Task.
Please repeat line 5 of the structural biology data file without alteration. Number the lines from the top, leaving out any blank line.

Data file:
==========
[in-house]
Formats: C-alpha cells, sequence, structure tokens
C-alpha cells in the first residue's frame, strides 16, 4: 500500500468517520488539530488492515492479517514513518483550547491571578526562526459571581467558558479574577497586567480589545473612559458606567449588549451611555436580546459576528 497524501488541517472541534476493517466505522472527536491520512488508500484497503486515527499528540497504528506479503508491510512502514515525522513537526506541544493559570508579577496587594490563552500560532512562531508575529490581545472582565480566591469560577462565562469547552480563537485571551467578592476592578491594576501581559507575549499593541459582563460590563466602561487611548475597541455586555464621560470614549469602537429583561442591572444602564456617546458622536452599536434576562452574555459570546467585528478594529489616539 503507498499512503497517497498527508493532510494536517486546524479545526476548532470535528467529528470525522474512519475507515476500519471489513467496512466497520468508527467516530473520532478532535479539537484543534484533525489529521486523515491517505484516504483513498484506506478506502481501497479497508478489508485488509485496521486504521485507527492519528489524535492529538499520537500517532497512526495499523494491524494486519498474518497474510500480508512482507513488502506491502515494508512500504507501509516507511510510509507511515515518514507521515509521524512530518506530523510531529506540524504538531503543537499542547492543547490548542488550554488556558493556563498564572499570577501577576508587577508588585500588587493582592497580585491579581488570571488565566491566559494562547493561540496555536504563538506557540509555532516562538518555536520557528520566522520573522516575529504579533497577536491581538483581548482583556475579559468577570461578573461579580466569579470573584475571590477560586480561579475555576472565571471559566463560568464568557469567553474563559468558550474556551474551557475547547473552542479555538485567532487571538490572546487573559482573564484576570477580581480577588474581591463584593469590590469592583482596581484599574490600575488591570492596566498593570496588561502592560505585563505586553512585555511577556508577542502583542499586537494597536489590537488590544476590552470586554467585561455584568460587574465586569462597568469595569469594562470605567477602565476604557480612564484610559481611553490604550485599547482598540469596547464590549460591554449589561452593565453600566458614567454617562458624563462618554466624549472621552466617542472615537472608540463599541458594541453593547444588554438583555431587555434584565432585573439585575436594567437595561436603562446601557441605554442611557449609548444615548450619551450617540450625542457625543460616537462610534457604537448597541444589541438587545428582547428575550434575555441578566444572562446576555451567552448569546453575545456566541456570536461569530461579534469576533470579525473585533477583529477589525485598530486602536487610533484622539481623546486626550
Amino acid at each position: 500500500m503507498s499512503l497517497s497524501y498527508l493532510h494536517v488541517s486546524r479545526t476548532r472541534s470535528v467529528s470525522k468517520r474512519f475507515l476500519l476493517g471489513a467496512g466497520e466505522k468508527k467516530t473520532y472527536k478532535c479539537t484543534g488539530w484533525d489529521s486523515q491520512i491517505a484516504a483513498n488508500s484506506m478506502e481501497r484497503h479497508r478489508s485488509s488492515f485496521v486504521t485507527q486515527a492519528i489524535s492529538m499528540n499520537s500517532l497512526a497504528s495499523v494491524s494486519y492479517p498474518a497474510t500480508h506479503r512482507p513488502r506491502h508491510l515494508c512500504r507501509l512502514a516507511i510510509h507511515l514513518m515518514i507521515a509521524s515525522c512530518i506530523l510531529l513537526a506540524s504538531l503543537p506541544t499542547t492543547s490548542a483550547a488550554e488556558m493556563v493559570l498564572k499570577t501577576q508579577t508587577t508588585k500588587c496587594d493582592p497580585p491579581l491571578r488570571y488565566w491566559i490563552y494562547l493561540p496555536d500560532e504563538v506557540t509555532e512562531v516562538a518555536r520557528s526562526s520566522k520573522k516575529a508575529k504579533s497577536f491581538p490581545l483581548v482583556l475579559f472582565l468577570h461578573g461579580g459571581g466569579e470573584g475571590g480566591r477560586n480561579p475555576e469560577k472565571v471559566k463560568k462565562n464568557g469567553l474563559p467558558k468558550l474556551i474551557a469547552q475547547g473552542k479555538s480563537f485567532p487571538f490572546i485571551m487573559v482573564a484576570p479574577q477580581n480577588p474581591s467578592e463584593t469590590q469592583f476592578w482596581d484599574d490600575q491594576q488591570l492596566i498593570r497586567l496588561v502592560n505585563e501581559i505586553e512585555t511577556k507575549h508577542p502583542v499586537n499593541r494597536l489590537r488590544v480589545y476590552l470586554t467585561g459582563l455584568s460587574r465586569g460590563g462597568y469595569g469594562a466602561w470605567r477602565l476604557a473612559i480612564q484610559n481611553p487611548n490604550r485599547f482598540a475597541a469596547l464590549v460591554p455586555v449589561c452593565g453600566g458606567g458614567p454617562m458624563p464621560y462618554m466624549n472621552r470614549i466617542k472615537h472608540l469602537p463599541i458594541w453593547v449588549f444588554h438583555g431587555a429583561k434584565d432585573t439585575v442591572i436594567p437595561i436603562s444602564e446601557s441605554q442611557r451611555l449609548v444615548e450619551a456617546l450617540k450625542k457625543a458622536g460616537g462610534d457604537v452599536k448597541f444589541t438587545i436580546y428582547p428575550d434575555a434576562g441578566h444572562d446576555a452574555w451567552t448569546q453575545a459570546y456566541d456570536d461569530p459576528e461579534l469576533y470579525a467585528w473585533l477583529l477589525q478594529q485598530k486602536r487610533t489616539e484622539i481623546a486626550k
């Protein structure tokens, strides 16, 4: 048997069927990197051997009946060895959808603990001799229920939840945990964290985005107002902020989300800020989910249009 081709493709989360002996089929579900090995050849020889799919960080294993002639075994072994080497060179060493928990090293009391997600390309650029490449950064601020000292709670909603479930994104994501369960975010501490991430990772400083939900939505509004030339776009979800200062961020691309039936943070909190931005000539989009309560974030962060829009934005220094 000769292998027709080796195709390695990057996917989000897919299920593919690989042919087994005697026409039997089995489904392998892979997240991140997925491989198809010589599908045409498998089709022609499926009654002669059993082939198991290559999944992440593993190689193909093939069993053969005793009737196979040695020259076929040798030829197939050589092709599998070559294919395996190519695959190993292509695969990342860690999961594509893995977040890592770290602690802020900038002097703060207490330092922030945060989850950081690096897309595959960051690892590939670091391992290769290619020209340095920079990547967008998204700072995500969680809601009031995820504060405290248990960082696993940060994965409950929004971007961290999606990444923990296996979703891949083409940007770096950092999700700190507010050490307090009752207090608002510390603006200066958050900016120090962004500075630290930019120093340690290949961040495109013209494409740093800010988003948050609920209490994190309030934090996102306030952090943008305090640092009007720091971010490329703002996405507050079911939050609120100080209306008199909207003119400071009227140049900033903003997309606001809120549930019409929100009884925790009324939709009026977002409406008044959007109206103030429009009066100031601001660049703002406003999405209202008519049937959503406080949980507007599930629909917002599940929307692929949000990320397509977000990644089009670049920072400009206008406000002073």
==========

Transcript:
């Protein structure tokens, strides 16, 4: 048997069927990197051997009946060895959808603990001799229920939840945990964290985005107002902020989300800020989910249009 081709493709989360002996089929579900090995050849020889799919960080294993002639075994072994080497060179060493928990090293009391997600390309650029490449950064601020000292709670909603479930994104994501369960975010501490991430990772400083939900939505509004030339776009979800200062961020691309039936943070909190931005000539989009309560974030962060829009934005220094 000769292998027709080796195709390695990057996917989000897919299920593919690989042919087994005697026409039997089995489904392998892979997240991140997925491989198809010589599908045409498998089709022609499926009654002669059993082939198991290559999944992440593993190689193909093939069993053969005793009737196979040695020259076929040798030829197939050589092709599998070559294919395996190519695959190993292509695969990342860690999961594509893995977040890592770290602690802020900038002097703060207490330092922030945060989850950081690096897309595959960051690892590939670091391992290769290619020209340095920079990547967008998204700072995500969680809601009031995820504060405290248990960082696993940060994965409950929004971007961290999606990444923990296996979703891949083409940007770096950092999700700190507010050490307090009752207090608002510390603006200066958050900016120090962004500075630290930019120093340690290949961040495109013209494409740093800010988003948050609920209490994190309030934090996102306030952090943008305090640092009007720091971010490329703002996405507050079911939050609120100080209306008199909207003119400071009227140049900033903003997309606001809120549930019409929100009884925790009324939709009026977002409406008044959007109206103030429009009066100031601001660049703002406003999405209202008519049937959503406080949980507007599930629909917002599940929307692929949000990320397509977000990644089009670049920072400009206008406000002073």